Please don’t shoot the piano

A letter from the Piano Doctor (a pseudonym) to my mom:

Dear [Mom],

I have examined your piano closely and evaluated its condition. The tuning pins are very loose and the bridge is completely separated. The action is worn and the strings are rusty and I am afraid that the piano cannot be put in tune without major rebuilding.

After careful consideration and deliberation, I regret that I must advise you not to invest in repairing the piano. The repairs needed would be around $9,000. There is just not sufficient value in the instrument to justify it. There are no halfway measures in this instance, such as reconditioning. The water damage and mold as well as the serious cracks in the bridge and soundboard make it impossible to just repair the piano without rebuilding.

If you have questions, feel free to call, or if you wish to discontinue the storage contract, to discuss your options.

I await your instructions.

Piano Doctor

Oh, Piano Doctor. You come highly recommended, and I’m sure you’re quite good at what you do. But I’ve gotta tell you: You’ve got it all wrong.

In 1914, my great grandmother Clara paid some $1,000 for this piano. She wasn’t a rich woman, so she had to sell her riding mare–her only means of transportation–to afford it. By today’s standards, that would translate to somewhere in the neighborhood of $20,000.

Years later, when Clara had a family, this same piano survived a house fire. Her husband and sons were able to put out the flames before they lost everything, but in those first few terrifying moments, Clara–a petite little 105-pound woman–pushed the piano all the way out to the safety of the porch BY HERSELF. She could’ve grabbed any number of family treasures, but she chose that piano.

Amazingly, she did all this even though she was never a pianist. You see, Piano Doctor, Clara understood that some of us are the vehicles of music, and some of us are its guardians. Every musical family needs both.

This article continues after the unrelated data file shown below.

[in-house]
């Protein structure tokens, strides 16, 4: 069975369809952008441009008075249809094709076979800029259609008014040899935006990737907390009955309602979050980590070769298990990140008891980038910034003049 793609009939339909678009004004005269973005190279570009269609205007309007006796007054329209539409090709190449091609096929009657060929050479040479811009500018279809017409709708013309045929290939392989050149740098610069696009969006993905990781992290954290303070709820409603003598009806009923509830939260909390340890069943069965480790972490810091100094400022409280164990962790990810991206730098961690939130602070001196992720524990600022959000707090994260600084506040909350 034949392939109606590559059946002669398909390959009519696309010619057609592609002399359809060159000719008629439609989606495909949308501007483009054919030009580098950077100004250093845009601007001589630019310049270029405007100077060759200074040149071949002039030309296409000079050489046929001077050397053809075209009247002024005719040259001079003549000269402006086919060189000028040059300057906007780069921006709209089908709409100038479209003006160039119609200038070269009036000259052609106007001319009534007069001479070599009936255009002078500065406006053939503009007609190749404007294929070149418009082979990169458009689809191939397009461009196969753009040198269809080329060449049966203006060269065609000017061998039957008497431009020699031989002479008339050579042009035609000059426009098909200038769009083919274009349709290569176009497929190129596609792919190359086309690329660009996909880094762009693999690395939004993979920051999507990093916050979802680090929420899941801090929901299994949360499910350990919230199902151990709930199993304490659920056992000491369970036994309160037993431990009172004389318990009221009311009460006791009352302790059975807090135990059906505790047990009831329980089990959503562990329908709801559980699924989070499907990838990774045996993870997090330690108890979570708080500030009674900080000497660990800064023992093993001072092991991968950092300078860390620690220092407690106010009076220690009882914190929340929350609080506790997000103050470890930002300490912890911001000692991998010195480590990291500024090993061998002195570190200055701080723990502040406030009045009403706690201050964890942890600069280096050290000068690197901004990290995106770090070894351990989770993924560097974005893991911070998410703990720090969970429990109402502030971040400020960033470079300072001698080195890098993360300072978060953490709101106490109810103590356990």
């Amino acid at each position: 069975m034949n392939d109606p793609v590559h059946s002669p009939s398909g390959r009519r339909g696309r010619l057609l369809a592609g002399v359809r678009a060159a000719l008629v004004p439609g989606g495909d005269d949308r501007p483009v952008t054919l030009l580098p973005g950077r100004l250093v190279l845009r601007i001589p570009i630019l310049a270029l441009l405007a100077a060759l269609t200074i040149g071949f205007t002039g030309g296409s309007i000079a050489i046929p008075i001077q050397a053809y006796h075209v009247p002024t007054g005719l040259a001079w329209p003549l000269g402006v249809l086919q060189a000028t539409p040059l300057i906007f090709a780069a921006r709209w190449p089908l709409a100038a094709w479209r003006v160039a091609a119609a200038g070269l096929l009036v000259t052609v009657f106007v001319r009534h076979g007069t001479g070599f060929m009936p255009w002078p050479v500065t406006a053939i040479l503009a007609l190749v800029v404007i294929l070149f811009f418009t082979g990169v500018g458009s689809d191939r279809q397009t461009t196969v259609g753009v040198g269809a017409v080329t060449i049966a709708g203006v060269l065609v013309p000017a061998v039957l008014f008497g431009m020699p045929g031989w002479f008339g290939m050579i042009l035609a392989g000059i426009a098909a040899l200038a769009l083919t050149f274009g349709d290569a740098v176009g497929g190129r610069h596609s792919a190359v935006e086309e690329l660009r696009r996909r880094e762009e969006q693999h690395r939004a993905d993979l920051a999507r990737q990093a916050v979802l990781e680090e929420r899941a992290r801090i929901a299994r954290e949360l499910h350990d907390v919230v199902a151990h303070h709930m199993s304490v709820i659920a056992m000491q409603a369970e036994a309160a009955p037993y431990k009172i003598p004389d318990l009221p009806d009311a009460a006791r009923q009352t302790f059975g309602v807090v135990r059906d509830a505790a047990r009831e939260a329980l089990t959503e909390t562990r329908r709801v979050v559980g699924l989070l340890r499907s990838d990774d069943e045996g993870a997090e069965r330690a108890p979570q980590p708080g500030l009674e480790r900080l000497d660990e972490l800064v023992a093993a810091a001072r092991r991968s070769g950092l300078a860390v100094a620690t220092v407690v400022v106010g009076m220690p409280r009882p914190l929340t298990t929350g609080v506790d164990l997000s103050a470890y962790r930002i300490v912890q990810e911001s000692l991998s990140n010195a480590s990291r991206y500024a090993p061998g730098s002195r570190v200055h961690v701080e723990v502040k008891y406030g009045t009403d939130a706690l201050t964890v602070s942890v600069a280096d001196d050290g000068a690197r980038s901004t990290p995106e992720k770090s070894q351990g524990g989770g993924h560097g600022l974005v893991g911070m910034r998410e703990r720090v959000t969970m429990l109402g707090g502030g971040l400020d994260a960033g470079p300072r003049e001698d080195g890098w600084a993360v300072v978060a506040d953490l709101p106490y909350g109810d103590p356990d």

Clara’s sons–my grandfather Frank and his three brothers–never took formal lessons, but they taught themselves and eventually played at barn dances. Frank played piano, Chet played fiddle, and Wayne played guitar. For Ben’s part, he danced with the girls. Smart man, that Ben.

My mom was just a kid when my grandfather inherited the piano. An involuntary smile spreads across her face now when she remembers the joy it brought him. His weathered, untrained farmer’s fingers slammed into the front of the cabinet again and again. Over time, little bits of bare wood showed above the keys where he’d dug in with his fingernails.

I never met my grandfather; he was killed in car accident six years before I was born. But I’ve seen pictures of his handsome, black Irish face smiling down at the keys, his music undoing the toll of all those hours in the fields. And I’ve heard stories about his character. He believed: When someone does you wrong, kill them with kindness. “It hurts them a lot more than it hurts you,” he said. On the day of his funeral, the line of mourners went all the way out the door and around the block.

I took piano lessons for ten years, from second grade all the way through high school. Unfortunately, I relied on my ear so much that I never quite got the hang of sight reading–guess that’s the Grandpa Frank in me. For the first few years, Mom made me take those lessons, but from then on it was my choice, my solace. My mother’s gift to me.

Recently, my aunt Peg, the piano’s most recent guardian, kindly agreed to pass it down to me. My mom had it shipped all the way from Illinois to your Western Pennsylvania studio for a workup, Piano Doctor–its last stop on its way here. You dissected it, found it in a terrible state, and plainly told us the piano’s grim prognosis in your letter.

We about cried.

I thought of your words the other day as the big men with the truck delivered the piano to our door. “Not sufficient value in the instrument,” you said.

This particular instrument has traveled 600 miles, 94 years, and four generations to be here. Despite your assessment, expert as it may be, I assure you the piano is not worse for the wear.

You see, Piano Doctor, those crescent-moon-shaped dents from my grandfather’s fingers are STILL THERE.

Even if I’m never able to afford the major surgery that the piano requires; even if restoring it ourselves proves too mammoth a DIY project, given the workload we’ve already taken on with this house; even if our treasured family heirloom has to stay like this for decades, woefully out of tune and barely hanging on….

Oh, mark my words, Doc. Someday, we WILL play the piano again.

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